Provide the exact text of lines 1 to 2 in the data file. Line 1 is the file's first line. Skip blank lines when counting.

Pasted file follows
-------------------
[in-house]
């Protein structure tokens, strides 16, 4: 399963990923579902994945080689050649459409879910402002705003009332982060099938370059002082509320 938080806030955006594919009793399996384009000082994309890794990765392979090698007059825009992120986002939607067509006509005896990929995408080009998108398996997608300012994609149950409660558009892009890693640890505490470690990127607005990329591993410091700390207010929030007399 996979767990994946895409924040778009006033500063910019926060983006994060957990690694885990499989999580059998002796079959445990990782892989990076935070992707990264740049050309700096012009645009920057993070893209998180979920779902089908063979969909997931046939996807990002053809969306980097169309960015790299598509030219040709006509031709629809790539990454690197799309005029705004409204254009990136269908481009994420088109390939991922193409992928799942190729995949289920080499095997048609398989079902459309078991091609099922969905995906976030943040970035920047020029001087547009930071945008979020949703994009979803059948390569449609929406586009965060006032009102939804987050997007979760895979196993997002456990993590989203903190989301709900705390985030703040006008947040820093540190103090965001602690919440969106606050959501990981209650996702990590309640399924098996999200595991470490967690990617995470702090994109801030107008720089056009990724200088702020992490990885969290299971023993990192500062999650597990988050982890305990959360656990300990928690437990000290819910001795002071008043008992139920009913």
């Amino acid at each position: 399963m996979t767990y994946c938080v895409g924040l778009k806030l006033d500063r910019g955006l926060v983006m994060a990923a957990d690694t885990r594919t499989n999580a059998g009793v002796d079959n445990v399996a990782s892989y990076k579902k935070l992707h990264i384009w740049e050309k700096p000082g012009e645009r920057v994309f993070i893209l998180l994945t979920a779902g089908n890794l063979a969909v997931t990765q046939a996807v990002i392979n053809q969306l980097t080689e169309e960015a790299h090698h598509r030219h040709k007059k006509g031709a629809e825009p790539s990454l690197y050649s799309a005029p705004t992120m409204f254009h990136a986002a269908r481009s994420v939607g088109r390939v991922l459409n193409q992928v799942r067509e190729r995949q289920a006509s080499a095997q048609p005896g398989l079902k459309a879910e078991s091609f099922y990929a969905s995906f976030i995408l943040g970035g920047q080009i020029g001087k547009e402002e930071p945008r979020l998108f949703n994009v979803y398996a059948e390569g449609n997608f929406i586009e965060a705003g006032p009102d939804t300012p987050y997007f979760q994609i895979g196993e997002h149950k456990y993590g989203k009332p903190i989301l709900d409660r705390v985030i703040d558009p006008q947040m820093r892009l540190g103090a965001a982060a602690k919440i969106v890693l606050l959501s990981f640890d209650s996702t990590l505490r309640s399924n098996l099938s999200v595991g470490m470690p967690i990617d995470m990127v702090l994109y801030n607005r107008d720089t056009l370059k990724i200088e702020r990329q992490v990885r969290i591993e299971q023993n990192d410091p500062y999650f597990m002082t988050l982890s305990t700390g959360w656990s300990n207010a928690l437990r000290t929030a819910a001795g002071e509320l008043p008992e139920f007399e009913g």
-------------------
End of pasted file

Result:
[in-house]
């Protein structure tokens, strides 16, 4: 399963990923579902994945080689050649459409879910402002705003009332982060099938370059002082509320 938080806030955006594919009793399996384009000082994309890794990765392979090698007059825009992120986002939607067509006509005896990929995408080009998108398996997608300012994609149950409660558009892009890693640890505490470690990127607005990329591993410091700390207010929030007399 996979767990994946895409924040778009006033500063910019926060983006994060957990690694885990499989999580059998002796079959445990990782892989990076935070992707990264740049050309700096012009645009920057993070893209998180979920779902089908063979969909997931046939996807990002053809969306980097169309960015790299598509030219040709006509031709629809790539990454690197799309005029705004409204254009990136269908481009994420088109390939991922193409992928799942190729995949289920080499095997048609398989079902459309078991091609099922969905995906976030943040970035920047020029001087547009930071945008979020949703994009979803059948390569449609929406586009965060006032009102939804987050997007979760895979196993997002456990993590989203903190989301709900705390985030703040006008947040820093540190103090965001602690919440969106606050959501990981209650996702990590309640399924098996999200595991470490967690990617995470702090994109801030107008720089056009990724200088702020992490990885969290299971023993990192500062999650597990988050982890305990959360656990300990928690437990000290819910001795002071008043008992139920009913």